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Psychoneuroendocrinology. 2010 Jan;35(1):47-55. doi: 10.1016/j.psyneuen.2009.08.011.

Neural mechanisms underlying changes in stress-sensitivity across the menstrual cycle.

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  • 1Radboud University Nijmegen, Donders Institute for Brain, Cognition and Behaviour, 6500 HB Nijmegen, The Netherlands. lindsey.ossewaarde@donders.ru.nl

Abstract

Hormonal fluctuations across the menstrual cycle are thought to play a central role in premenstrual mood symptoms. In agreement, fluctuations in gonadal hormone levels affect brain processes in regions involved in emotion regulation. Recent findings, however, implicate psychological stress as a potential mediating factor and thus, we investigated whether effects of moderate psychological stress on relevant brain regions interact with menstrual cycle phase. Twenty-eight healthy women were tested in a crossover design with menstrual cycle phase (late luteal versus late follicular) and stress (stress induction versus control) as within-subject factors. After stress induction (or control), we probed neural responses to facial expressions using fMRI. During the late luteal phase, negative affect was highest and the stress-induced increase in heart rate was mildly augmented. fMRI data of the control condition replicate previous findings of elevated amygdala and medial prefrontal cortex responses when comparing the late luteal with the late follicular phase. Importantly, stress induction had opposite effects in the two cycle phases, with unexpected lower response magnitudes in the late luteal phase. Moreover, the larger the increase in allopregnanolone concentration across the menstrual cycle was, the smaller the amygdala and medial prefrontal cortex responses were after stress induction in the late luteal phase. Our findings show that moderate psychological stress influences menstrual cycle effects on activity in the emotion regulation circuitry. These results provide potential insights into how fluctuations in allopregnanolone that naturally occur during the menstrual cycle may change stress vulnerability.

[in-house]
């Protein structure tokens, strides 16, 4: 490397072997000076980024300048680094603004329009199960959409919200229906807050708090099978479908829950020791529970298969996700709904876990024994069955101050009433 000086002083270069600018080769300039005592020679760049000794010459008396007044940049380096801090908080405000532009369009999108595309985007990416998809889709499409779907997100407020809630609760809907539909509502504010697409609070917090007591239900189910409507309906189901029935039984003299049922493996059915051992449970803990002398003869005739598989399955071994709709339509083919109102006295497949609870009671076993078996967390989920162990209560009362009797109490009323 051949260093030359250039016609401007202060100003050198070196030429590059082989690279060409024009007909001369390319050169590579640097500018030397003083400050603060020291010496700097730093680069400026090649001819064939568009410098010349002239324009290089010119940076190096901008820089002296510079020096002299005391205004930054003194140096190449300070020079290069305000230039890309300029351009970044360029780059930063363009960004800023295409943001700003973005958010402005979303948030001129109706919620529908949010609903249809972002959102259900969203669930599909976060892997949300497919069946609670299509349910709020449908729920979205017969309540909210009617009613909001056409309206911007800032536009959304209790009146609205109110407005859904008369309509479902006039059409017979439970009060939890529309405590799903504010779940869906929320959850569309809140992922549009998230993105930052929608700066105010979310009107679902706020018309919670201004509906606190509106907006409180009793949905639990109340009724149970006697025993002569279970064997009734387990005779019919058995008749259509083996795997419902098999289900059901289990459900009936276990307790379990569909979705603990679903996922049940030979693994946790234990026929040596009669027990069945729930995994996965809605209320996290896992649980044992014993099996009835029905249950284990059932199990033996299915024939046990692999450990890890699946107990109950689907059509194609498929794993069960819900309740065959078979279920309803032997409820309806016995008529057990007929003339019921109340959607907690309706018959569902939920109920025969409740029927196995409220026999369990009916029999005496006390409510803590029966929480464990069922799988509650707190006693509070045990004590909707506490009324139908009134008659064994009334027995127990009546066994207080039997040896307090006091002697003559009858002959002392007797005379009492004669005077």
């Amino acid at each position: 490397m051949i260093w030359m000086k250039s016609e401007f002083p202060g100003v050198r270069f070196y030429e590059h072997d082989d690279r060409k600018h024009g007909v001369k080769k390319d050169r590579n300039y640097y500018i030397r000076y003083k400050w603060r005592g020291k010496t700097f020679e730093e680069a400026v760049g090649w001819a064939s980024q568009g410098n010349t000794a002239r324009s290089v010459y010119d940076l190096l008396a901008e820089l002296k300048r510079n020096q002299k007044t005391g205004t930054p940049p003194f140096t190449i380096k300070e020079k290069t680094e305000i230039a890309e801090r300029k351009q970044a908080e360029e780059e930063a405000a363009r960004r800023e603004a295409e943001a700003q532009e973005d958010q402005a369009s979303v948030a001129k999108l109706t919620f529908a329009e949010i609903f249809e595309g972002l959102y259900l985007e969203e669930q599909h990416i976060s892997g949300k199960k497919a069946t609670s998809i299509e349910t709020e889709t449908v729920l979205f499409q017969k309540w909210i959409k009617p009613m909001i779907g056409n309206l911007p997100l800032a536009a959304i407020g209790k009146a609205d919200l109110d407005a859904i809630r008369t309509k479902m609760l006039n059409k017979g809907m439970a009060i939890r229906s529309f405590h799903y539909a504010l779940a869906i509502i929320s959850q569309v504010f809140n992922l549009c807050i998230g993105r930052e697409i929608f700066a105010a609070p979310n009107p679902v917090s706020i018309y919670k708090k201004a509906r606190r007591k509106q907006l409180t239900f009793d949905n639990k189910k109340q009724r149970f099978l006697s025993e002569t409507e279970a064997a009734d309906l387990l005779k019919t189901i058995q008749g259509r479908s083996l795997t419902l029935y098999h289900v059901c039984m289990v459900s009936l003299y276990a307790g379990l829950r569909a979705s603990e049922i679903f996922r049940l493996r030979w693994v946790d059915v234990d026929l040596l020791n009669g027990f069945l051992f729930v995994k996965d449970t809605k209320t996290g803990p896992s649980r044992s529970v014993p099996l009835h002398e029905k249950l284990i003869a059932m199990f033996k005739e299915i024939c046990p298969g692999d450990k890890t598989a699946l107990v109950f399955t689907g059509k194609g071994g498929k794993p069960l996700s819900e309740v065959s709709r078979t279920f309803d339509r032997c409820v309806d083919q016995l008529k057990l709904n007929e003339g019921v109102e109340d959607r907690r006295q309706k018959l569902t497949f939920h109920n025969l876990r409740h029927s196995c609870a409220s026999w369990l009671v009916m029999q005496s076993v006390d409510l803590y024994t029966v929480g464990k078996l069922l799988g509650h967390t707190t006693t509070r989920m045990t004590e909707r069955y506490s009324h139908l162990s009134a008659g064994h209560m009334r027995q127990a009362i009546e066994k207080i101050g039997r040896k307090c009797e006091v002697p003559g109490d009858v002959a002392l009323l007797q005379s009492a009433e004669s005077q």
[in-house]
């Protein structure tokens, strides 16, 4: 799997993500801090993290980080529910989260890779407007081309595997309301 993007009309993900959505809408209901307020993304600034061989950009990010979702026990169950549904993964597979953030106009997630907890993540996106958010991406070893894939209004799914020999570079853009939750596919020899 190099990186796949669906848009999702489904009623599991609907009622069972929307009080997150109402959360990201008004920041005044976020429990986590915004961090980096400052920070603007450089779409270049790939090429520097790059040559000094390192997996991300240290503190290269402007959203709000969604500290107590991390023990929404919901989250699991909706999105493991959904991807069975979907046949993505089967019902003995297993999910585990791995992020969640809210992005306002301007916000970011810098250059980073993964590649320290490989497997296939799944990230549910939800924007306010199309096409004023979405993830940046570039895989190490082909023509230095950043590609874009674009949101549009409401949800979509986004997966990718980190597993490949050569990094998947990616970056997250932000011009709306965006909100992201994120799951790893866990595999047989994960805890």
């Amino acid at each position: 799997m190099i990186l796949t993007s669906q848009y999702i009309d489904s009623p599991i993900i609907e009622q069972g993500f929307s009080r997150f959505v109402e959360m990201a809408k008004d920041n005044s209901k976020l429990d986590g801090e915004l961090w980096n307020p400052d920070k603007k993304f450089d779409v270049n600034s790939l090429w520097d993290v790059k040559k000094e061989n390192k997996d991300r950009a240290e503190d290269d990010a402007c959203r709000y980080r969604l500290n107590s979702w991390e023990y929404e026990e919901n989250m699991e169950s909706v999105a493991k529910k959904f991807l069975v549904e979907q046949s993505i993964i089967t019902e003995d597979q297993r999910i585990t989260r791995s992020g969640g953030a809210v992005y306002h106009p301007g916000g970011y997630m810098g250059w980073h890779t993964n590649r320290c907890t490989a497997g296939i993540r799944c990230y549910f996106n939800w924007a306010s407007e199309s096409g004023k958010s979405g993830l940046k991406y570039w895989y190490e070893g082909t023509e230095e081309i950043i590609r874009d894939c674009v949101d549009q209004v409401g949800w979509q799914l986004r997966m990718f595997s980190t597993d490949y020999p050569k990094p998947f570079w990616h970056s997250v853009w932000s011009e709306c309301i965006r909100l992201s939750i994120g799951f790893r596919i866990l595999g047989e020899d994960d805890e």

PMID:
19758762
[PubMed - indexed for MEDLINE]
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